The Current

Residential school survivor Augie Merasty: 'We were treated like animals'

This is the story of one elderly man with a childhood of brutality seared into his memory. He decided to write a book to tell the world what he survived in a Manitoba residential school. His is the story of one little boy and the adults who betrayed him.
Augie Merasty was forced to walk 20 miles in subzero weather simply because he lost a mitten and then got the strap when he came back to St. Therese residential school empty-handed. He recounts surviving the abuse of the Manitoba residential school in "The Education of Augie Merasty." (Pekka Nikrus, Flickr cc)

"I wanted to tell the world how we were treated as Indian kids. It was a terrible place to be to tell you the truth" - Augie Merasty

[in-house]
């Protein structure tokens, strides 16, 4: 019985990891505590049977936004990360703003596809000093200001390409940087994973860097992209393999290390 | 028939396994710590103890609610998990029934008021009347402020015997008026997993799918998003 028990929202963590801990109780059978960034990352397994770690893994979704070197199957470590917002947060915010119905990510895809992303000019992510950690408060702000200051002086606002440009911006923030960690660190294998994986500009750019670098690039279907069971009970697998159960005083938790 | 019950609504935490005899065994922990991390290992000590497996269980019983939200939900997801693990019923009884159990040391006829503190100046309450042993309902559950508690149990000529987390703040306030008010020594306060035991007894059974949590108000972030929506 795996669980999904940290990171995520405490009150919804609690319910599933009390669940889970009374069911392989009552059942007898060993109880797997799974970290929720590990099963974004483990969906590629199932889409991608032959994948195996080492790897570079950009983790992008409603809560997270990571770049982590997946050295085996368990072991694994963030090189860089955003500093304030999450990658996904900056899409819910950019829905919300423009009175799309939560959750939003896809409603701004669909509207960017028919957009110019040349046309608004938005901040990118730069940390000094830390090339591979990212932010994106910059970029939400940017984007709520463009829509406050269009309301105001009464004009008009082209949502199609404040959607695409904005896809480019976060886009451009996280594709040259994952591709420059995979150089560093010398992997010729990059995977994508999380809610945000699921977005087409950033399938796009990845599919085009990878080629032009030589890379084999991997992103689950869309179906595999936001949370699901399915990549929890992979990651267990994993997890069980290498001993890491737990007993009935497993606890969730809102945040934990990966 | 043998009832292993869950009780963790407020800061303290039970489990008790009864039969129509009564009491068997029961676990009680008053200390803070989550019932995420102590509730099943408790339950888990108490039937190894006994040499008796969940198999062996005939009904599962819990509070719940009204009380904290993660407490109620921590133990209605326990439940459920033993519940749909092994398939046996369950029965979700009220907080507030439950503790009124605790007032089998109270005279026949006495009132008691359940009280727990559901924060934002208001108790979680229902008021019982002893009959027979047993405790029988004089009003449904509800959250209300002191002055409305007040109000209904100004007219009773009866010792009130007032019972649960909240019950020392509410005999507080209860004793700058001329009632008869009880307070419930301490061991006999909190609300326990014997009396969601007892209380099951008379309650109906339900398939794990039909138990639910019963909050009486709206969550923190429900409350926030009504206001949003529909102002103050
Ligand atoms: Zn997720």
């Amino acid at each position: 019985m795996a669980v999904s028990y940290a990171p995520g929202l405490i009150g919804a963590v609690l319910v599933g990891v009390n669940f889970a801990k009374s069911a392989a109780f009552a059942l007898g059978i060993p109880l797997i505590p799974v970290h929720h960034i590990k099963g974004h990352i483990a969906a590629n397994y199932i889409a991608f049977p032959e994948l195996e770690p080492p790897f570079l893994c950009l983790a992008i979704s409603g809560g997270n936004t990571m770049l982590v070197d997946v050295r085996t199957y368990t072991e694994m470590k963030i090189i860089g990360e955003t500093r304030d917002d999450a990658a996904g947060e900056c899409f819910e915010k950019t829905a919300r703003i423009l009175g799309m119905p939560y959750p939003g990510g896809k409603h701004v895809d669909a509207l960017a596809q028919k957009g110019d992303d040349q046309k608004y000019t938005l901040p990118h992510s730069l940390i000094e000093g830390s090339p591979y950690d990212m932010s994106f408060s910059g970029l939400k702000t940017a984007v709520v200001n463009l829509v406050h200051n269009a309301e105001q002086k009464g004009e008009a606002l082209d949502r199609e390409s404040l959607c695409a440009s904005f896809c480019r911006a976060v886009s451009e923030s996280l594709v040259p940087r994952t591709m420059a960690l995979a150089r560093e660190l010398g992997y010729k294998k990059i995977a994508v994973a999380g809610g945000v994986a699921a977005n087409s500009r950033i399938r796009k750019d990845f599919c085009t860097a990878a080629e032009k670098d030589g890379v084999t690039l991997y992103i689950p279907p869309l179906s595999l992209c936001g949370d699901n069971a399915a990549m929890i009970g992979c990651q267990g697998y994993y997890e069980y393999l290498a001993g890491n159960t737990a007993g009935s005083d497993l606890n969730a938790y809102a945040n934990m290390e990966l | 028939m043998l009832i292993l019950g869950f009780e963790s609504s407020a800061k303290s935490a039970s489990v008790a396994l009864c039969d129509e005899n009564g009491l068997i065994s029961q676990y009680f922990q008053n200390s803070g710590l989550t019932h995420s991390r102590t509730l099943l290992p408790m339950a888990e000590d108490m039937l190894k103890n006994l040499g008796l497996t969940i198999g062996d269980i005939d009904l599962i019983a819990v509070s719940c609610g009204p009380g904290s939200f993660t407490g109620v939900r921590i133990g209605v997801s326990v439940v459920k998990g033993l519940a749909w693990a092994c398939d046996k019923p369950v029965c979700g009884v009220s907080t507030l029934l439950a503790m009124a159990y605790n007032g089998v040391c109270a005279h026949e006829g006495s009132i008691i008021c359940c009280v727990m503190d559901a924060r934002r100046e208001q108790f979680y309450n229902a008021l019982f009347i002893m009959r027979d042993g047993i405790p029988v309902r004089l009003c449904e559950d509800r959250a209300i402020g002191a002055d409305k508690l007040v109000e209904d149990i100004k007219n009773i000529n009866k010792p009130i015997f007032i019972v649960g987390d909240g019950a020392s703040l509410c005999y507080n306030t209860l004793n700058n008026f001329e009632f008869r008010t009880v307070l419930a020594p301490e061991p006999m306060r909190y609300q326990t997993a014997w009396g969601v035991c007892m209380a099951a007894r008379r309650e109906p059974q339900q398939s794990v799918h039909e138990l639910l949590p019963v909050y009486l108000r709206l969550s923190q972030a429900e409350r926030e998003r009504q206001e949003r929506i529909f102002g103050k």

Augie Merasty, or Joseph Auguste Merasty, was a young boy getting in trouble for swearing in Cree at an Indian Residential School called St Therese Residential School, in Sturgeon Landing, Manitoba.

Augie Merasty was just five-years-old when he first went there, late in the summer of 1935.

Like so many aboriginal children, he experienced abuse. And like so many others, he didn't talk about what happened inside those walls after he grew up.

But now he has. He's put his story down in a new book called, "The Education of Augie Merasty: A Residential School Memoir."

David Carpenter spent more than a decade helping to write that memoir. He was in Campbell River, B.C.

Arlene Merasty is Augie Merasty's daughter. She was in La Ronge, Saskatchewan. 

This segment was produced by The Current's Josh Bloch.